Today I heard an airplane defined as a number of parts flying in formation. That is an accurate description of an airplane if your work is to maintain or repair airplanes. But that definition isn’t right for marketing air travel to people who fly as often as I do. I would prefer to know that the whole airplane, including the human crew, is going to get me to my destination safely and on time. The idea that wireless sensors implanted in your body that feed information to a smart phone can help maintain your body like a number of parts, walking, running, driving or flying in formation is very exciting. It is sensational to think that we could collect minute by minute information to manage our body and take actions to prevent or control chronic illness. The idea that a diabetic could wear or have an implanted device to monitor blood glucose levels and then have that device wireless talk to an insulin pump could be a real game changing event for all types of diabetics. Close control of blood glucose levels really helps prevent damage, sometimes irreversible damage to the body, for example. How about a real time wireless notification when blood sugar levels are too low, like when you are sleeping, for example? Better yet, an alarm that notifies you and someone else to check on you.
There is an excellent article about the research on wireless sensors implanted in the body to provide medical information at “The internet of you: How wireless medical implants will change medicine“. The article captures the challenges faced by implanting silicon based chips and how quickly the body will attack and try to repel them out of the body. However, having personally seen the success of implanted devices to monitor and manage epilepsy in children, this type of research deserves more attention and funding to make breakthroughs. Instead of a large belt-worn device wired with electrodes into the brain, how about miniaturization into a small waterproof hearing aid sized device? The potential is definitely there for real breakthroughs. A great example is using tiny nerve signals to control prosthetic devices to allow more sophisticated fine motor skills. The ability to tap into the auditory nerve to address hearing loss is another example where the device may one day be implanted and then wireless stream signals to an external device.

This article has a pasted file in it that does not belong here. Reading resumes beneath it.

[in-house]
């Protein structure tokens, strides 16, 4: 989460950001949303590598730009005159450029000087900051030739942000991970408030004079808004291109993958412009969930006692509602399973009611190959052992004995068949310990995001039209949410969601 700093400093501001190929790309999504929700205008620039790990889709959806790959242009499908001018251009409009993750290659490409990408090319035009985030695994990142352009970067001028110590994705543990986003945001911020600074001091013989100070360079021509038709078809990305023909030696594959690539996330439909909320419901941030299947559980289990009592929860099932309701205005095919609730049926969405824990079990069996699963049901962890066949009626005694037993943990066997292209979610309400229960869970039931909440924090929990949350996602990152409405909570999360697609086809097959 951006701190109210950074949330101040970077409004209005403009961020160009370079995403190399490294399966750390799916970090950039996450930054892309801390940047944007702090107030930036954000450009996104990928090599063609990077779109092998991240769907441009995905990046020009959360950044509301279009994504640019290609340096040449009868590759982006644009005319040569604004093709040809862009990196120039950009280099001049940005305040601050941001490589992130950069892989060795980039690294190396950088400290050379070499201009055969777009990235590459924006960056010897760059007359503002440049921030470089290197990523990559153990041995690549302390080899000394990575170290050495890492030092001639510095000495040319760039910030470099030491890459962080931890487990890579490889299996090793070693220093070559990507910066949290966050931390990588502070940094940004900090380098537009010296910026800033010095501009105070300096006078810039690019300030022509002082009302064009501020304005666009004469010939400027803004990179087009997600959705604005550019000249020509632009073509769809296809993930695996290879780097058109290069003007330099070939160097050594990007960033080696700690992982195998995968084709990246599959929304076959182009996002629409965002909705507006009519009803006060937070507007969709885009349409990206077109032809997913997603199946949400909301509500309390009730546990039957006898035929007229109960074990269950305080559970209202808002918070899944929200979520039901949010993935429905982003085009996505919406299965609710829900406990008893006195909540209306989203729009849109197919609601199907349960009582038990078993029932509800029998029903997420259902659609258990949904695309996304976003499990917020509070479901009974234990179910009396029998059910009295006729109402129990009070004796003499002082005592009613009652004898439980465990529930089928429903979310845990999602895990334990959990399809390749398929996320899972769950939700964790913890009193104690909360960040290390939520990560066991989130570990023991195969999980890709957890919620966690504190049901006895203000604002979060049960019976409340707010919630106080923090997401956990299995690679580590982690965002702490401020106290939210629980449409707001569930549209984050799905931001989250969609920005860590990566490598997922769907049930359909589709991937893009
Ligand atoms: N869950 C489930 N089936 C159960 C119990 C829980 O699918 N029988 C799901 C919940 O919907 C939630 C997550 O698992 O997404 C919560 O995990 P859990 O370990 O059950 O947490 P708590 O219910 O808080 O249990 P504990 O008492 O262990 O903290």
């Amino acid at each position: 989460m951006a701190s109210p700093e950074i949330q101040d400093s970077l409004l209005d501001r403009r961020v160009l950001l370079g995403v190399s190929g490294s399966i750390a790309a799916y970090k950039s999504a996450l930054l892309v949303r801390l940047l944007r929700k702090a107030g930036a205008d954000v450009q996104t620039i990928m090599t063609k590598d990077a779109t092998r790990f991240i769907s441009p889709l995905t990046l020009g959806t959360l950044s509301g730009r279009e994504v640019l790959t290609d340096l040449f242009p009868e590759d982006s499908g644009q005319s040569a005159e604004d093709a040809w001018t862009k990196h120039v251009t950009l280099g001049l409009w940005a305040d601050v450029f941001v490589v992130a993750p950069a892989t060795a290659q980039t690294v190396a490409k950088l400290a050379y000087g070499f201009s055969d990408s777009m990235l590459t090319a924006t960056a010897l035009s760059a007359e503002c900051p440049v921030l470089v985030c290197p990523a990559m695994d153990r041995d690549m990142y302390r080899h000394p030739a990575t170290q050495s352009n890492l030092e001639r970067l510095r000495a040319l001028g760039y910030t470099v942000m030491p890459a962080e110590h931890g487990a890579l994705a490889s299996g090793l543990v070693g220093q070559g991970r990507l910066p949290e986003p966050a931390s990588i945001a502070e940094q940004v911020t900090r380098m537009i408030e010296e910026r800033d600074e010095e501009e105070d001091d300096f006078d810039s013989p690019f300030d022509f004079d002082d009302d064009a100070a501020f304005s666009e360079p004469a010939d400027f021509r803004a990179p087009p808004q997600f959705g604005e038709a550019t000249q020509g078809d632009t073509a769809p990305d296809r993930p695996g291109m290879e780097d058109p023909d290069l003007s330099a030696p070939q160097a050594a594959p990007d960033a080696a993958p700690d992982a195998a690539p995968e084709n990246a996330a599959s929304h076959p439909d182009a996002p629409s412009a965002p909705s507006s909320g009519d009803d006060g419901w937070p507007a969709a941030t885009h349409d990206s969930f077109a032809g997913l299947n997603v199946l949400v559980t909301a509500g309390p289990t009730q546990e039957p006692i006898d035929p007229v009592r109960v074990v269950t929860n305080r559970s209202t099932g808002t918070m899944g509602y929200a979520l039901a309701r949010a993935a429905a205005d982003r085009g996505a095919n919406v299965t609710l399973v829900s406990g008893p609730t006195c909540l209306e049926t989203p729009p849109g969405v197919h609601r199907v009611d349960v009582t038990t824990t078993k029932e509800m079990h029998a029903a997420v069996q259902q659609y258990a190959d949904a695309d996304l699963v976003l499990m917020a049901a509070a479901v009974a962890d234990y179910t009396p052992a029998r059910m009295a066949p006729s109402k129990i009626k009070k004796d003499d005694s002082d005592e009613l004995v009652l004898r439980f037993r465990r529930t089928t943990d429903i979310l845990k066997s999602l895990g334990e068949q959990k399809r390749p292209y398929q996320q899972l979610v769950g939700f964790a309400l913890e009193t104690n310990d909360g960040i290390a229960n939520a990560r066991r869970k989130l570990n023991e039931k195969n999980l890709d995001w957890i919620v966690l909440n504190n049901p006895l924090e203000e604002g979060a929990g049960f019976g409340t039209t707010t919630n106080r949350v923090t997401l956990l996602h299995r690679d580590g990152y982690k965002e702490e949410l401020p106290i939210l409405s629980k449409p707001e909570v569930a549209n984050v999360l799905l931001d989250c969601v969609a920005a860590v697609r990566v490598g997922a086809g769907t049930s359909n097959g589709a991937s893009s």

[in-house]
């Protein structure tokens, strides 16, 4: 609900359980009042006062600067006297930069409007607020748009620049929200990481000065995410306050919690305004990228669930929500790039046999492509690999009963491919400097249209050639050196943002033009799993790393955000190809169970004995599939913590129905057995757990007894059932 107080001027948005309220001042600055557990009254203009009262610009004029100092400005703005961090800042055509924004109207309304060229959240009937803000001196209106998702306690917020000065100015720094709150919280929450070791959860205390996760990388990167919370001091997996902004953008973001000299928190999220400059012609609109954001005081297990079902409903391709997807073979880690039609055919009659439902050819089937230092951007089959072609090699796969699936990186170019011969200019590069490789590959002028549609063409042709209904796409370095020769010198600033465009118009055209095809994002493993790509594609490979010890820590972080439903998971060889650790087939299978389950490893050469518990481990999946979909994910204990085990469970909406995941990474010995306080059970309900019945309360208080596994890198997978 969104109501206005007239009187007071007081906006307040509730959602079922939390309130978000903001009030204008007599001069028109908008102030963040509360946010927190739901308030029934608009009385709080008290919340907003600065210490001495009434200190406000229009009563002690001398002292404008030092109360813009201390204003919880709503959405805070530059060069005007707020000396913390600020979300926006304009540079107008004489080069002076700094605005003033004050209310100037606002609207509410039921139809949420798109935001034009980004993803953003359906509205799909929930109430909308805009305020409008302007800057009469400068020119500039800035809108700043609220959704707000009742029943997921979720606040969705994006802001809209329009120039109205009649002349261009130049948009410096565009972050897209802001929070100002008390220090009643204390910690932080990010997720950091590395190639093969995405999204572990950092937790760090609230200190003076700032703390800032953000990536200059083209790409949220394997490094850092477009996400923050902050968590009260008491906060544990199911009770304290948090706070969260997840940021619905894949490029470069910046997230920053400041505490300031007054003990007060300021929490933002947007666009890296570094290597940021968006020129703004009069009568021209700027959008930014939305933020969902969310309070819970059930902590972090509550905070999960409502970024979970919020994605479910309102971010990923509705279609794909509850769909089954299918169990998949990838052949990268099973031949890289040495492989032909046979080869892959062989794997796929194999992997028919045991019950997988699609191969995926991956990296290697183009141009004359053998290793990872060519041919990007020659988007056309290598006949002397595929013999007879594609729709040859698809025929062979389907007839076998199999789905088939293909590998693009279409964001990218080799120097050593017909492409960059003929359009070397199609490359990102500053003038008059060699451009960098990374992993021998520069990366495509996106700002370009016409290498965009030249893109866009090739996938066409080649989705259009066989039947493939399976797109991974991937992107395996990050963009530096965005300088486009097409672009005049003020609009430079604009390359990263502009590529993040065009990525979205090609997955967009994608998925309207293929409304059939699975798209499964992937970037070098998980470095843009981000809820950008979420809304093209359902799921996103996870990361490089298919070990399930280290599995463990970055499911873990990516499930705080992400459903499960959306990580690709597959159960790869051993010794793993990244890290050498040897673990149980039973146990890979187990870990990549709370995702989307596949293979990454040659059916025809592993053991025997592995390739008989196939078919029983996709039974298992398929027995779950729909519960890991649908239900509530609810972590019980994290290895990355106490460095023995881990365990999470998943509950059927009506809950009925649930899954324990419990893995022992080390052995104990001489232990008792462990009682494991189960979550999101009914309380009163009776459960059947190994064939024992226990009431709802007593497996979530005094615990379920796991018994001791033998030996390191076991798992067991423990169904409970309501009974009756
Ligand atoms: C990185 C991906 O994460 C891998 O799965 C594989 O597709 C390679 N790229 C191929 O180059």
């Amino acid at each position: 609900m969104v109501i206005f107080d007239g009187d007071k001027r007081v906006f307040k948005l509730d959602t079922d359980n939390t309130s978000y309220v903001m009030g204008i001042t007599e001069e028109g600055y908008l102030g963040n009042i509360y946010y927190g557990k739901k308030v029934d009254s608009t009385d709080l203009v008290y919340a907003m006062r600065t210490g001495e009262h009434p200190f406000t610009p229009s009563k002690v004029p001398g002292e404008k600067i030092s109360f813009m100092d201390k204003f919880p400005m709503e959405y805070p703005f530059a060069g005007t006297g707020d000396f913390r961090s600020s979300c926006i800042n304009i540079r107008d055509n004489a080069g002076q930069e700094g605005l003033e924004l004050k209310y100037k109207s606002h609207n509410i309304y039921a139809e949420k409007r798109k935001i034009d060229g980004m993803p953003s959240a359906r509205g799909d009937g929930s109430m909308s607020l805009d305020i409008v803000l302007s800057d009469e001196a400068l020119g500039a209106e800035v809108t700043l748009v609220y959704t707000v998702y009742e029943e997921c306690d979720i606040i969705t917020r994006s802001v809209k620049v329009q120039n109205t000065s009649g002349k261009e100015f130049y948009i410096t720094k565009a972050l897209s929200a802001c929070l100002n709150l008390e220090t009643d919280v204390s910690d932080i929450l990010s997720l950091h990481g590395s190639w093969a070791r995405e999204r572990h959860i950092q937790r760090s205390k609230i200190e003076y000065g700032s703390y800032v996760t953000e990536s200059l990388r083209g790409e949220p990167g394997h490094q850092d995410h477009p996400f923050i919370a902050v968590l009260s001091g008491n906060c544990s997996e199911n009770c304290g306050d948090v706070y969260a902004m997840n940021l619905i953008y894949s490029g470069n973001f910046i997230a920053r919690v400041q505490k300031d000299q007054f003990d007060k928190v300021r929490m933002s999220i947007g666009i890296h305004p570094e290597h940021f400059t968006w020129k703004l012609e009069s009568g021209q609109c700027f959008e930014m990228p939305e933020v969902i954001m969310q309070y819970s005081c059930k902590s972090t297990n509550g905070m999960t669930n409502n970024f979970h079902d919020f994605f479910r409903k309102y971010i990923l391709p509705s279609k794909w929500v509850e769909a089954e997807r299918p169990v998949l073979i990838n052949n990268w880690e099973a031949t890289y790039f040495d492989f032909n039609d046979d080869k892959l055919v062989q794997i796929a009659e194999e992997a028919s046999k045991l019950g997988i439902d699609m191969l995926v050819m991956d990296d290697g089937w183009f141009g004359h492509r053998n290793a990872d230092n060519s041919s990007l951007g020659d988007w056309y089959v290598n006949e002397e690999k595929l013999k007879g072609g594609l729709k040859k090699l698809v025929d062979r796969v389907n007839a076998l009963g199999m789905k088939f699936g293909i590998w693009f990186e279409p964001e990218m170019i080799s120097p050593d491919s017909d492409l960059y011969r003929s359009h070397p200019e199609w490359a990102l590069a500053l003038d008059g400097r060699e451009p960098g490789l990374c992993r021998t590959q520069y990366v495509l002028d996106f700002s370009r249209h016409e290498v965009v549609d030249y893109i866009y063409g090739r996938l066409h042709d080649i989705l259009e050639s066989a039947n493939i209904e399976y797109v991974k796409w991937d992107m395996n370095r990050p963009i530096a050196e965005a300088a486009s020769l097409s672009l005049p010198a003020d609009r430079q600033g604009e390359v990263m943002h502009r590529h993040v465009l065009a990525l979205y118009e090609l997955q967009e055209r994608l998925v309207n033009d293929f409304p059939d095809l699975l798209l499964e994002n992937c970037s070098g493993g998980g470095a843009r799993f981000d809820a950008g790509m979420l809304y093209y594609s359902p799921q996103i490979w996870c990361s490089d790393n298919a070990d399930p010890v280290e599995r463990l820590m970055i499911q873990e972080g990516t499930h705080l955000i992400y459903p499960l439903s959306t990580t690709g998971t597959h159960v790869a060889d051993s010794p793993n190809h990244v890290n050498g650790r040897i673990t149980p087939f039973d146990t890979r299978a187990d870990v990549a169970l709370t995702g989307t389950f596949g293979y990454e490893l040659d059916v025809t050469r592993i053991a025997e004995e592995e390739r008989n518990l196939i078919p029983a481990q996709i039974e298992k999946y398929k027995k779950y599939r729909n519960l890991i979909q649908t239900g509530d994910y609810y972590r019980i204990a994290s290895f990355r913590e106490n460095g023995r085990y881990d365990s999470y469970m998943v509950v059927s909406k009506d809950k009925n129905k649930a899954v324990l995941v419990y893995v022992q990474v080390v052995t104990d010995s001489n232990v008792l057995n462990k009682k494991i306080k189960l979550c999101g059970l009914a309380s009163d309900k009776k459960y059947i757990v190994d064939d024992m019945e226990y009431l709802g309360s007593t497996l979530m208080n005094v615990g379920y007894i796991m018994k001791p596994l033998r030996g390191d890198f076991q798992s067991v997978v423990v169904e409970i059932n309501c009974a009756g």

I believe that the next step is to use the smart phone platform to coordinate these sensors, provide the necessary feedback loops to the patient and doctor, and allow fine tuning for various sets of conditions encountered in daily living. The ability to capture real-time information that is streaming from the sensors and correlate that information into a complete picture for decision-making should be the goal. There is some degree of certainty that we will have to work through protecting wireless implants from hackers and simple mistakes that anyone can make, but those hurdles can be overcome to achieve a higher quality of life for people struggling with managing chronic illness or disabilities.
I can imagine a future where my glasses have a heads-up display (HUD) of my vitals, and management of my body including that pain in my knee, on demand. Can you?